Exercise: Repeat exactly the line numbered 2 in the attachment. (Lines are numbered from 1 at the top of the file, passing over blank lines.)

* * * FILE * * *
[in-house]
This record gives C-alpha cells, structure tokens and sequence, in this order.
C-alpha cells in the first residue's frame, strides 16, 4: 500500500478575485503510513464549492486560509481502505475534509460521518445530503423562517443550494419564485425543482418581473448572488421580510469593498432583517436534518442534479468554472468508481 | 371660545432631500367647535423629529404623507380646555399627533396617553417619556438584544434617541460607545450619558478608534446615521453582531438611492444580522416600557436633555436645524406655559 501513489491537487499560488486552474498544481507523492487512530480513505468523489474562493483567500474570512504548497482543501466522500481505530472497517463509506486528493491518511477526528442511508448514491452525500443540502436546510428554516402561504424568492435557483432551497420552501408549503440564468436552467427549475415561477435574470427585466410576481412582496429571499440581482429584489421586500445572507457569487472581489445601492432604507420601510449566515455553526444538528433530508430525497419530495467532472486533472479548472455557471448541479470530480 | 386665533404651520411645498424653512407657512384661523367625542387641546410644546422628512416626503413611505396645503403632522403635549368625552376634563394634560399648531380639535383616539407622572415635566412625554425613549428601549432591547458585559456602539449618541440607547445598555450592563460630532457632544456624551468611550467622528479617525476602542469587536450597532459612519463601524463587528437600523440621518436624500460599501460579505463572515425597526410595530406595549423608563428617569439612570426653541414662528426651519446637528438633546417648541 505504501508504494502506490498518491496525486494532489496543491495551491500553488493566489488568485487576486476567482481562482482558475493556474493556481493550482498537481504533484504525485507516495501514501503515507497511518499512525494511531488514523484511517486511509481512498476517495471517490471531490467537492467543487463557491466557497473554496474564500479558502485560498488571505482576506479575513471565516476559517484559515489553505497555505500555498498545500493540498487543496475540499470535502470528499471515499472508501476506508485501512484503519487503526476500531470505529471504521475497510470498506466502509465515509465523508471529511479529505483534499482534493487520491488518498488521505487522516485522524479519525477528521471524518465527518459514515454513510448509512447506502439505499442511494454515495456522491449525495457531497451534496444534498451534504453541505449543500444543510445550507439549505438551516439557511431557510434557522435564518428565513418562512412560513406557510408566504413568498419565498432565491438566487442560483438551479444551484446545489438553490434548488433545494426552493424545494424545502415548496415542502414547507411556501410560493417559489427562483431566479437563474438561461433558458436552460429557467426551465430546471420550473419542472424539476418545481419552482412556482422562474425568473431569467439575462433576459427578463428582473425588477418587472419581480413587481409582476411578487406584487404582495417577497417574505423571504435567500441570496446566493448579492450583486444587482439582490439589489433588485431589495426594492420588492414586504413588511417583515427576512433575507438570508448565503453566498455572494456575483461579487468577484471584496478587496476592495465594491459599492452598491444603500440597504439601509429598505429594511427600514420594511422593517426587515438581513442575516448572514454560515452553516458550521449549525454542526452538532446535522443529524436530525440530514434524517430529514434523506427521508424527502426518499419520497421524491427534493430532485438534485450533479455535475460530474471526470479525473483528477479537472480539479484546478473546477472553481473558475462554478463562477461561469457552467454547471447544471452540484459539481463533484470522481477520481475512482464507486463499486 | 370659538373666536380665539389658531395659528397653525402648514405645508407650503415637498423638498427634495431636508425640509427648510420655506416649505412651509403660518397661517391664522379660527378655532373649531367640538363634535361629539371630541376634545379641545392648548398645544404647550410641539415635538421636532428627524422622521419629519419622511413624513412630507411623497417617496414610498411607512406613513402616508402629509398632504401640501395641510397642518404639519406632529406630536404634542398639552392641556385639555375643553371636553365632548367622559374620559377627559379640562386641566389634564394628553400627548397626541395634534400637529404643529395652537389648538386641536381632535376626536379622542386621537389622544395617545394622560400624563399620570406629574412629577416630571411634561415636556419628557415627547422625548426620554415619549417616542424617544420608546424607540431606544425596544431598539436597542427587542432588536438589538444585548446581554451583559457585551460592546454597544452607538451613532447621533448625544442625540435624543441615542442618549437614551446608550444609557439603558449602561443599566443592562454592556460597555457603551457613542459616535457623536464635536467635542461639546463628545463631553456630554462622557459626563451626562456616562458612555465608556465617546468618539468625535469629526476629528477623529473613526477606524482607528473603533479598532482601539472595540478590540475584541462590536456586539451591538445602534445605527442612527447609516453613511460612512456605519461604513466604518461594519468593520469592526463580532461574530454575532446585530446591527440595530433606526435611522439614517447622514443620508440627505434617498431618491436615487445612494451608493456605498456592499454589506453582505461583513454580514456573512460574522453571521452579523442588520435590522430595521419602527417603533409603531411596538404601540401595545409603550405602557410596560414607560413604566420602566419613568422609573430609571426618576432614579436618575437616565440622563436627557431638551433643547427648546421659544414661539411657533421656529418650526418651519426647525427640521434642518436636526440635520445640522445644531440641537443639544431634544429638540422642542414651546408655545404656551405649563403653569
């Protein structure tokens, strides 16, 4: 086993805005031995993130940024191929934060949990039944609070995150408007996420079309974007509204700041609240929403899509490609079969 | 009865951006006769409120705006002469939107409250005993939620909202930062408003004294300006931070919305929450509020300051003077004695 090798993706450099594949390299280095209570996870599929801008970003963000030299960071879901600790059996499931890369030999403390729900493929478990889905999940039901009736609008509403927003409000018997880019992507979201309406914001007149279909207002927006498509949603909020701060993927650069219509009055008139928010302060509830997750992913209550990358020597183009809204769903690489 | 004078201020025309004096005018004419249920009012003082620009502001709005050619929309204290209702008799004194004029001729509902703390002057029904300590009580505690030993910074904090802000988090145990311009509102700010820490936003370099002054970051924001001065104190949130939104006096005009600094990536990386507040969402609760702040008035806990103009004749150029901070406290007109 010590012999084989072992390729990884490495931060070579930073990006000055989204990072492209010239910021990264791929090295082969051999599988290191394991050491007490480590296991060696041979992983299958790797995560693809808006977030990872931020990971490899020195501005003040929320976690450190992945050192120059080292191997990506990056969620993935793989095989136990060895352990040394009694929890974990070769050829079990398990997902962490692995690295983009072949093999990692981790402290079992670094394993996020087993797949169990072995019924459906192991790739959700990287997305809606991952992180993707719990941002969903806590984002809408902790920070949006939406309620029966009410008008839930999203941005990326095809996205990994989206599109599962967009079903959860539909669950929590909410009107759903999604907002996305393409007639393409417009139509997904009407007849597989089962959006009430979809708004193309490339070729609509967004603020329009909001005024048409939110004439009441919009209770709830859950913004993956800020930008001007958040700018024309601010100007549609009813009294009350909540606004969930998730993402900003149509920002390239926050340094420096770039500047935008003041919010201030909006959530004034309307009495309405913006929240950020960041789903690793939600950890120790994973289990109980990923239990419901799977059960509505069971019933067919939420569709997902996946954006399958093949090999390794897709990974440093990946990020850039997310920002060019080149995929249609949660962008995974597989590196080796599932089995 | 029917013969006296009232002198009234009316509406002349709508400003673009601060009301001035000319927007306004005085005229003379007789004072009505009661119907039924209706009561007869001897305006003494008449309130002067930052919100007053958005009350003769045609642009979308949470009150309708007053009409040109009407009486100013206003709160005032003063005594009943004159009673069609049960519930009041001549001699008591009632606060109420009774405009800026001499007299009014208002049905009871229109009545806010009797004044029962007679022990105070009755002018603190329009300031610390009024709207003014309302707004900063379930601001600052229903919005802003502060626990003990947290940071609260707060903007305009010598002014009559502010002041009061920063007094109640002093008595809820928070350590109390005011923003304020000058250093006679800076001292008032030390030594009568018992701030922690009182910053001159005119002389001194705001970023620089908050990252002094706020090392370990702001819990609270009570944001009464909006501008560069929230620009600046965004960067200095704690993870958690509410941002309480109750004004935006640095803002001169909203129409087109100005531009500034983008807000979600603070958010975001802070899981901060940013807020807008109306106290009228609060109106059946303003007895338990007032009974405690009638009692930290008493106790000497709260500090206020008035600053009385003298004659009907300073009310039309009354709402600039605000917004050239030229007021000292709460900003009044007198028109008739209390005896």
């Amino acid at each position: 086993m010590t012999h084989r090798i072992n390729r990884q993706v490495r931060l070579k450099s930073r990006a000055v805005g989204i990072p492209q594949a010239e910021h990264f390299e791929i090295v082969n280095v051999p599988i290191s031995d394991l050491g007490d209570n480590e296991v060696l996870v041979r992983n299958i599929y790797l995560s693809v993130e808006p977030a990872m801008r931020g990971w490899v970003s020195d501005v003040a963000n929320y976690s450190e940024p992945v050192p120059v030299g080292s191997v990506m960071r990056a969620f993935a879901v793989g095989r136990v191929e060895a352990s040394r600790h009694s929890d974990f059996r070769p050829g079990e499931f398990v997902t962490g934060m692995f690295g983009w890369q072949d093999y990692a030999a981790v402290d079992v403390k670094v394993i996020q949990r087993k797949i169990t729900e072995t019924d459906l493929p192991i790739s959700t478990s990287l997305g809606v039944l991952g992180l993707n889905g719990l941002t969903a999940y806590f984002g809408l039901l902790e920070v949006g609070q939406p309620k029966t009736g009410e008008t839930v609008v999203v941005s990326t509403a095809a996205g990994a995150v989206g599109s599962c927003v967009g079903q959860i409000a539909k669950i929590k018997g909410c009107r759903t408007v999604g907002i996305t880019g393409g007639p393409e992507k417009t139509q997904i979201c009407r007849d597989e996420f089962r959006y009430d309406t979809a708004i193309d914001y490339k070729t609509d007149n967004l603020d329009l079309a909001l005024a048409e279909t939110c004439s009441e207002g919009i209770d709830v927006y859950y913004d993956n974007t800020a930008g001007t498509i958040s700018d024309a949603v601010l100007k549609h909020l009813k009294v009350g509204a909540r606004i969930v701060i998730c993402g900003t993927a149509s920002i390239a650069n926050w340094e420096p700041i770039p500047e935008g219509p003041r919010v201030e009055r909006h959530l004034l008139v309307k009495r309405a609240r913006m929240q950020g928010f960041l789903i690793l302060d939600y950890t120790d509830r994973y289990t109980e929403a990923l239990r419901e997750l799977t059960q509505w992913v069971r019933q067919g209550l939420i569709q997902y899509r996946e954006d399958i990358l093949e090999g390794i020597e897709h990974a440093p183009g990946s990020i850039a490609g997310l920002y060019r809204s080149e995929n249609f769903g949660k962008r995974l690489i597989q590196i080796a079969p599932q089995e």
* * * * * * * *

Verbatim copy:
This record gives C-alpha cells, structure tokens and sequence, in this order.